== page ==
As a man’s life falls apart during divorce, his priorities as a father must be self-affirmed.
I am saddened, eight years after my divorce, when I see pictures like the one above. I lost so much in the divorce. About 70% of the time with my kids was robbed from me by the decision of my then-wife to seek greener pastures. The crisis of the divorce hit all of us. But it hit me, as a dad, particularly hard for several reasons.
My kids were young. A 5th grader and 3rd grader. And, even though I was asked to leave in April, I fought to stay in the house, together, until my kids had graduated from their school year and would have some privacy and recovery time during the summer.
But the divorce didn’t hit them as hard as it hit me. Not much changed in their lives, except I was gone. Mom and kids soldiered on as if I was just on an extended business trip. I was certainly on a trip of some sort, but it was a trip of the mind. I lost mine in the fallout of the divorce. The loneliness and isolation, the loss of everything I knew and trusted about the world, and immediately the loss of my nighttime family ritual: dinner, bath, reading, bed. I lost my ability to be a father to my kids for 70% of their lives from that point on. And everything would be dictated by my ex-wife’s authority and possession of the house and the lion’s share of the kids time.
Dads Are Alone in Divorce
For the most part, men don’t talk about feelings. There’s no buddy network you can turn to during divorce to get encouragement and ideas. Women, on the other hand, rally around each other. It was as if I were the bad man to half of our couple friends. The women became my wife’s champion, and the palpable disgust was hard to understand. But nothing happened between us, I didn’t cheat, I didn’t start doing drugs or gambling, my then-wife merely decided, for her own reasons, that she was done. And when one partner is done, the marriage is done. There was no Gottsman book or couple’s therapy that was going to put us back together again.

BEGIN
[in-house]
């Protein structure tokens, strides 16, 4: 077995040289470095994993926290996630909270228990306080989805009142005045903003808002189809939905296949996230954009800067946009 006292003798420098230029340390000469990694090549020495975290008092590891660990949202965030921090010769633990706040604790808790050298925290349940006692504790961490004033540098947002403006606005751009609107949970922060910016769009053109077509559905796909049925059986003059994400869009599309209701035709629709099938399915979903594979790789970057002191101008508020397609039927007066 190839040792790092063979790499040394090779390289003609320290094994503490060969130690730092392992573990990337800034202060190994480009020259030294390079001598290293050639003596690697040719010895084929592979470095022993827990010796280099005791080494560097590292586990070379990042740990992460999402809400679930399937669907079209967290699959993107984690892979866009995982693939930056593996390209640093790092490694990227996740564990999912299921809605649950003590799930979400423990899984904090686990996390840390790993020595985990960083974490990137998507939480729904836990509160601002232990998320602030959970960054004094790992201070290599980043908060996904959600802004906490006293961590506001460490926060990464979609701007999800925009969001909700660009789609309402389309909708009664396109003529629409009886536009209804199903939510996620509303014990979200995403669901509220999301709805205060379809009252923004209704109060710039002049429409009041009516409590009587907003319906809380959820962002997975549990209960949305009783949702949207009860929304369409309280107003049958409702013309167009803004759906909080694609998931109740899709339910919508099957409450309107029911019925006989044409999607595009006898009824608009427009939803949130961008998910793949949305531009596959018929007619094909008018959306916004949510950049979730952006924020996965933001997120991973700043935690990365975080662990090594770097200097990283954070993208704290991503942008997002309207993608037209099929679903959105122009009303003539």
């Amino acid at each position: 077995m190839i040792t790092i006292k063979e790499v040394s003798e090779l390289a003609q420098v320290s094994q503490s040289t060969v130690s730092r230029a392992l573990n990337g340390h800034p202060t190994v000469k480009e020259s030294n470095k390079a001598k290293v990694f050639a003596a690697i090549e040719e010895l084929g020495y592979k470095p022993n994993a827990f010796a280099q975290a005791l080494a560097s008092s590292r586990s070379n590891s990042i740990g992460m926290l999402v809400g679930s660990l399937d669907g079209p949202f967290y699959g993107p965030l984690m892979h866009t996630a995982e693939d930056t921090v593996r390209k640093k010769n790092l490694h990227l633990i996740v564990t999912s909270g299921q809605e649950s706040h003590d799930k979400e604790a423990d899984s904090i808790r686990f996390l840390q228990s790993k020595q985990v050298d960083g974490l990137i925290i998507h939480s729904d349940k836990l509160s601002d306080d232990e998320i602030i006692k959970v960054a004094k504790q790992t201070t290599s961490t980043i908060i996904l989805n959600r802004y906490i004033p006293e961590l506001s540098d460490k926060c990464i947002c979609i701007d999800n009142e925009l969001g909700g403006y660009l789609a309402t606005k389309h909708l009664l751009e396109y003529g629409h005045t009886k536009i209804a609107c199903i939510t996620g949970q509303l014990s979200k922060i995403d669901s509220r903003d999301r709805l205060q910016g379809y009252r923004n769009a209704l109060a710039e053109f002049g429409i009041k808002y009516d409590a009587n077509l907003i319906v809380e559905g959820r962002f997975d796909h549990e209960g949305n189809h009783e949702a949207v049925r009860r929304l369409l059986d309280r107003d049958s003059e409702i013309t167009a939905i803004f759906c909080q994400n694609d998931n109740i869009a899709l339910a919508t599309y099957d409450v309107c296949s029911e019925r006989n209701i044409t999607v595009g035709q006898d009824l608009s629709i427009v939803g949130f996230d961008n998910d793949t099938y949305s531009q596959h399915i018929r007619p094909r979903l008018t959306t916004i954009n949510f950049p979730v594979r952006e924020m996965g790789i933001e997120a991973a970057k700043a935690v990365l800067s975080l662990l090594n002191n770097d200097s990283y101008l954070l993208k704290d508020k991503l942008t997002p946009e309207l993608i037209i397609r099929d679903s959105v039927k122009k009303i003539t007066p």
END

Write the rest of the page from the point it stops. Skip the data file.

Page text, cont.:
And yet, a next door neighbor started ignoring my hellos in the local grocery store. I wanted to confront her the fifth time it happened. I wanted to walk up and say, “You know, Kelly, I didn’t do anything wrong. Whatever you’ve heard or imagined, I’m not the bad guy here. I’m a good guy, trying to do his best now as a divorced dad.” I never did confront her. And four years later, after her only child had graduated, her marriage broke down, and I wanted to, but didn’t, ask her how it felt now?”
So, several of our couple friends rallied directly in the mom-camp. I wasn’t given any notice or explanation, but I was no longer invited to kid’s birthdays. Even the husbands of the newly allied women were cold and held me with some level of contempt. I remember one husband, who was close while we were married, merely ignoring all of my attempts to keep up our friendship. Granted, his wife was my wife’s best ally during the divorce, but… Well, a few years later, his wife used my wife’s successful divorce as a roadmap for following her own bliss outside the current marriage.
The Good Dad Does Not Always Prevail